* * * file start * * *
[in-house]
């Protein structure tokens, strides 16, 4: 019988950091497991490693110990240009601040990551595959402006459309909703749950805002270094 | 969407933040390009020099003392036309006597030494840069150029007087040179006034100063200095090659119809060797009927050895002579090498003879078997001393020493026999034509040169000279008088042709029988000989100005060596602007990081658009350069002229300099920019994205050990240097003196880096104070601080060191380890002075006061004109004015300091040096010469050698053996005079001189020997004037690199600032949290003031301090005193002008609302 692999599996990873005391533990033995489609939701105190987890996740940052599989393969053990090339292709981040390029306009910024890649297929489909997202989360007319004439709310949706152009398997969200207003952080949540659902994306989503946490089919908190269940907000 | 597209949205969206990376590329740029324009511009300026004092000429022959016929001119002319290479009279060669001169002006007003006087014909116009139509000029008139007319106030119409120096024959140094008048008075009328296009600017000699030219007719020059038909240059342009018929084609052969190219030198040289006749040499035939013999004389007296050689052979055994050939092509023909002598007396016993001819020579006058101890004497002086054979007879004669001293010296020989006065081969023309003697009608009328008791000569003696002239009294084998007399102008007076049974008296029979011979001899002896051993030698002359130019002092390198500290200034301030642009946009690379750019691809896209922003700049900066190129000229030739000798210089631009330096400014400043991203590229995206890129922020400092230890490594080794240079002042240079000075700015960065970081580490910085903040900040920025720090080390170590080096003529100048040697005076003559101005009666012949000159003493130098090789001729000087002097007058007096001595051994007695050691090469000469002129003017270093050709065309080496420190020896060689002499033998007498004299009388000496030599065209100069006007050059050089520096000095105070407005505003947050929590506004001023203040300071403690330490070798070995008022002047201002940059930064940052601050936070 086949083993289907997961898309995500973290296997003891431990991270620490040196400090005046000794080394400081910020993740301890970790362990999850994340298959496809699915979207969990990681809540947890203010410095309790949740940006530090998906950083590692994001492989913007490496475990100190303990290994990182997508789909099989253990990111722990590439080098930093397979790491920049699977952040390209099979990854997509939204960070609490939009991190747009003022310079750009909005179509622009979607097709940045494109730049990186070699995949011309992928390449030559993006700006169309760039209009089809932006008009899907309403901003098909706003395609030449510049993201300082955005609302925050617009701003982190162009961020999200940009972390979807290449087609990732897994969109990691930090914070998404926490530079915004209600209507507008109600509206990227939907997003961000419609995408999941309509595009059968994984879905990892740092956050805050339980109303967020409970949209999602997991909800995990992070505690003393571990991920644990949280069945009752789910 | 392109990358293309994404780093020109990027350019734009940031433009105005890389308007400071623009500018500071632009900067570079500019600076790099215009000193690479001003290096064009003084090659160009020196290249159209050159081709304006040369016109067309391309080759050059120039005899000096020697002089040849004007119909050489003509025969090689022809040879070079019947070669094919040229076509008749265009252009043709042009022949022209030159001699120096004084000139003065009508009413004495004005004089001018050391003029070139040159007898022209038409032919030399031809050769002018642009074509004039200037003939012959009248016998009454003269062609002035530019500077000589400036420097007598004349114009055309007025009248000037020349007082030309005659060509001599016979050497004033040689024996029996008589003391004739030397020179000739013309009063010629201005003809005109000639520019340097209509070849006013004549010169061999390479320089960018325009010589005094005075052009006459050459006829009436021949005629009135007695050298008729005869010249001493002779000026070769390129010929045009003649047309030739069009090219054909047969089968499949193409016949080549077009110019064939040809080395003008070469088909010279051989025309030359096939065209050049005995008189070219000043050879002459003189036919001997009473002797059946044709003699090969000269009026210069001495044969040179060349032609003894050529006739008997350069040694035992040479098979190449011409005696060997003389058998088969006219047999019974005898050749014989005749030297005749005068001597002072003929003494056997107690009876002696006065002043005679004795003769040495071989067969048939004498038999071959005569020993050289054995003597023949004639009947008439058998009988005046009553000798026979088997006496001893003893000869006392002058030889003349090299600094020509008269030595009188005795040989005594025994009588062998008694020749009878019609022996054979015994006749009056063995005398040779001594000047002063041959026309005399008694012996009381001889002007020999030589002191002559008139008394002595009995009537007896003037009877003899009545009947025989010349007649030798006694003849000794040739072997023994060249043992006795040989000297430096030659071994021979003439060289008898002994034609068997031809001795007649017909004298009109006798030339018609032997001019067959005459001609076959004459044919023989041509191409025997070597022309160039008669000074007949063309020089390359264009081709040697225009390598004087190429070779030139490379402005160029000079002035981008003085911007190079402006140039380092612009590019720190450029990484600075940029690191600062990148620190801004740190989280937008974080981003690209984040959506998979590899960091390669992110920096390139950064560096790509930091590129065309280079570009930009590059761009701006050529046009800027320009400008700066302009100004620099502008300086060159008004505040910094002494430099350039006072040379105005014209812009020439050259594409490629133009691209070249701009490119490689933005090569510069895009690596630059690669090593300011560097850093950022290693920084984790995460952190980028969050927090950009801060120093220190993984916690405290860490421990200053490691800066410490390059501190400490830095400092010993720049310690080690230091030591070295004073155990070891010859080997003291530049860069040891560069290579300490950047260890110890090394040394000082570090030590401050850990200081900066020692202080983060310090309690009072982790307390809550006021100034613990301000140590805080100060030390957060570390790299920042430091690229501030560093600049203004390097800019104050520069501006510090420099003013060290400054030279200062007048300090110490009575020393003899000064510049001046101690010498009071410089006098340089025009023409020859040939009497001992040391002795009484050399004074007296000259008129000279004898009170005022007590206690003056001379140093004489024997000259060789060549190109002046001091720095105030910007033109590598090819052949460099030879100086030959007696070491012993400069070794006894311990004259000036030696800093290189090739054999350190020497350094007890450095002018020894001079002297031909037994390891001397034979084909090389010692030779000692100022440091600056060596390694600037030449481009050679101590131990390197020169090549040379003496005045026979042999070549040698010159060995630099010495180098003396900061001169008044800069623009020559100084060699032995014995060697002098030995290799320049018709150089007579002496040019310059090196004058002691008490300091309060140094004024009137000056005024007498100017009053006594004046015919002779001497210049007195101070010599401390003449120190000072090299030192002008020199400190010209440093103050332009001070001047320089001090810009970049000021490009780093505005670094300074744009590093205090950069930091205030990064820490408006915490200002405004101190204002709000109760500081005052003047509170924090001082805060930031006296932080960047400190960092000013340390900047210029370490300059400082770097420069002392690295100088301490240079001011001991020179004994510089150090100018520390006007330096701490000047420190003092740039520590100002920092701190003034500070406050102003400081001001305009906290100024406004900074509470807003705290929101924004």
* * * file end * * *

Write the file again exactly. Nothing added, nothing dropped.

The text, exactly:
[in-house]
């Protein structure tokens, strides 16, 4: 019988950091497991490693110990240009601040990551595959402006459309909703749950805002270094 | 969407933040390009020099003392036309006597030494840069150029007087040179006034100063200095090659119809060797009927050895002579090498003879078997001393020493026999034509040169000279008088042709029988000989100005060596602007990081658009350069002229300099920019994205050990240097003196880096104070601080060191380890002075006061004109004015300091040096010469050698053996005079001189020997004037690199600032949290003031301090005193002008609302 692999599996990873005391533990033995489609939701105190987890996740940052599989393969053990090339292709981040390029306009910024890649297929489909997202989360007319004439709310949706152009398997969200207003952080949540659902994306989503946490089919908190269940907000 | 597209949205969206990376590329740029324009511009300026004092000429022959016929001119002319290479009279060669001169002006007003006087014909116009139509000029008139007319106030119409120096024959140094008048008075009328296009600017000699030219007719020059038909240059342009018929084609052969190219030198040289006749040499035939013999004389007296050689052979055994050939092509023909002598007396016993001819020579006058101890004497002086054979007879004669001293010296020989006065081969023309003697009608009328008791000569003696002239009294084998007399102008007076049974008296029979011979001899002896051993030698002359130019002092390198500290200034301030642009946009690379750019691809896209922003700049900066190129000229030739000798210089631009330096400014400043991203590229995206890129922020400092230890490594080794240079002042240079000075700015960065970081580490910085903040900040920025720090080390170590080096003529100048040697005076003559101005009666012949000159003493130098090789001729000087002097007058007096001595051994007695050691090469000469002129003017270093050709065309080496420190020896060689002499033998007498004299009388000496030599065209100069006007050059050089520096000095105070407005505003947050929590506004001023203040300071403690330490070798070995008022002047201002940059930064940052601050936070 086949083993289907997961898309995500973290296997003891431990991270620490040196400090005046000794080394400081910020993740301890970790362990999850994340298959496809699915979207969990990681809540947890203010410095309790949740940006530090998906950083590692994001492989913007490496475990100190303990290994990182997508789909099989253990990111722990590439080098930093397979790491920049699977952040390209099979990854997509939204960070609490939009991190747009003022310079750009909005179509622009979607097709940045494109730049990186070699995949011309992928390449030559993006700006169309760039209009089809932006008009899907309403901003098909706003395609030449510049993201300082955005609302925050617009701003982190162009961020999200940009972390979807290449087609990732897994969109990691930090914070998404926490530079915004209600209507507008109600509206990227939907997003961000419609995408999941309509595009059968994984879905990892740092956050805050339980109303967020409970949209999602997991909800995990992070505690003393571990991920644990949280069945009752789910 | 392109990358293309994404780093020109990027350019734009940031433009105005890389308007400071623009500018500071632009900067570079500019600076790099215009000193690479001003290096064009003084090659160009020196290249159209050159081709304006040369016109067309391309080759050059120039005899000096020697002089040849004007119909050489003509025969090689022809040879070079019947070669094919040229076509008749265009252009043709042009022949022209030159001699120096004084000139003065009508009413004495004005004089001018050391003029070139040159007898022209038409032919030399031809050769002018642009074509004039200037003939012959009248016998009454003269062609002035530019500077000589400036420097007598004349114009055309007025009248000037020349007082030309005659060509001599016979050497004033040689024996029996008589003391004739030397020179000739013309009063010629201005003809005109000639520019340097209509070849006013004549010169061999390479320089960018325009010589005094005075052009006459050459006829009436021949005629009135007695050298008729005869010249001493002779000026070769390129010929045009003649047309030739069009090219054909047969089968499949193409016949080549077009110019064939040809080395003008070469088909010279051989025309030359096939065209050049005995008189070219000043050879002459003189036919001997009473002797059946044709003699090969000269009026210069001495044969040179060349032609003894050529006739008997350069040694035992040479098979190449011409005696060997003389058998088969006219047999019974005898050749014989005749030297005749005068001597002072003929003494056997107690009876002696006065002043005679004795003769040495071989067969048939004498038999071959005569020993050289054995003597023949004639009947008439058998009988005046009553000798026979088997006496001893003893000869006392002058030889003349090299600094020509008269030595009188005795040989005594025994009588062998008694020749009878019609022996054979015994006749009056063995005398040779001594000047002063041959026309005399008694012996009381001889002007020999030589002191002559008139008394002595009995009537007896003037009877003899009545009947025989010349007649030798006694003849000794040739072997023994060249043992006795040989000297430096030659071994021979003439060289008898002994034609068997031809001795007649017909004298009109006798030339018609032997001019067959005459001609076959004459044919023989041509191409025997070597022309160039008669000074007949063309020089390359264009081709040697225009390598004087190429070779030139490379402005160029000079002035981008003085911007190079402006140039380092612009590019720190450029990484600075940029690191600062990148620190801004740190989280937008974080981003690209984040959506998979590899960091390669992110920096390139950064560096790509930091590129065309280079570009930009590059761009701006050529046009800027320009400008700066302009100004620099502008300086060159008004505040910094002494430099350039006072040379105005014209812009020439050259594409490629133009691209070249701009490119490689933005090569510069895009690596630059690669090593300011560097850093950022290693920084984790995460952190980028969050927090950009801060120093220190993984916690405290860490421990200053490691800066410490390059501190400490830095400092010993720049310690080690230091030591070295004073155990070891010859080997003291530049860069040891560069290579300490950047260890110890090394040394000082570090030590401050850990200081900066020692202080983060310090309690009072982790307390809550006021100034613990301000140590805080100060030390957060570390790299920042430091690229501030560093600049203004390097800019104050520069501006510090420099003013060290400054030279200062007048300090110490009575020393003899000064510049001046101690010498009071410089006098340089025009023409020859040939009497001992040391002795009484050399004074007296000259008129000279004898009170005022007590206690003056001379140093004489024997000259060789060549190109002046001091720095105030910007033109590598090819052949460099030879100086030959007696070491012993400069070794006894311990004259000036030696800093290189090739054999350190020497350094007890450095002018020894001079002297031909037994390891001397034979084909090389010692030779000692100022440091600056060596390694600037030449481009050679101590131990390197020169090549040379003496005045026979042999070549040698010159060995630099010495180098003396900061001169008044800069623009020559100084060699032995014995060697002098030995290799320049018709150089007579002496040019310059090196004058002691008490300091309060140094004024009137000056005024007498100017009053006594004046015919002779001497210049007195101070010599401390003449120190000072090299030192002008020199400190010209440093103050332009001070001047320089001090810009970049000021490009780093505005670094300074744009590093205090950069930091205030990064820490408006915490200002405004101190204002709000109760500081005052003047509170924090001082805060930031006296932080960047400190960092000013340390900047210029370490300059400082770097420069002392690295100088301490240079001011001991020179004994510089150090100018520390006007330096701490000047420190003092740039520590100002920092701190003034500070406050102003400081001001305009906290100024406004900074509470807003705290929101924004």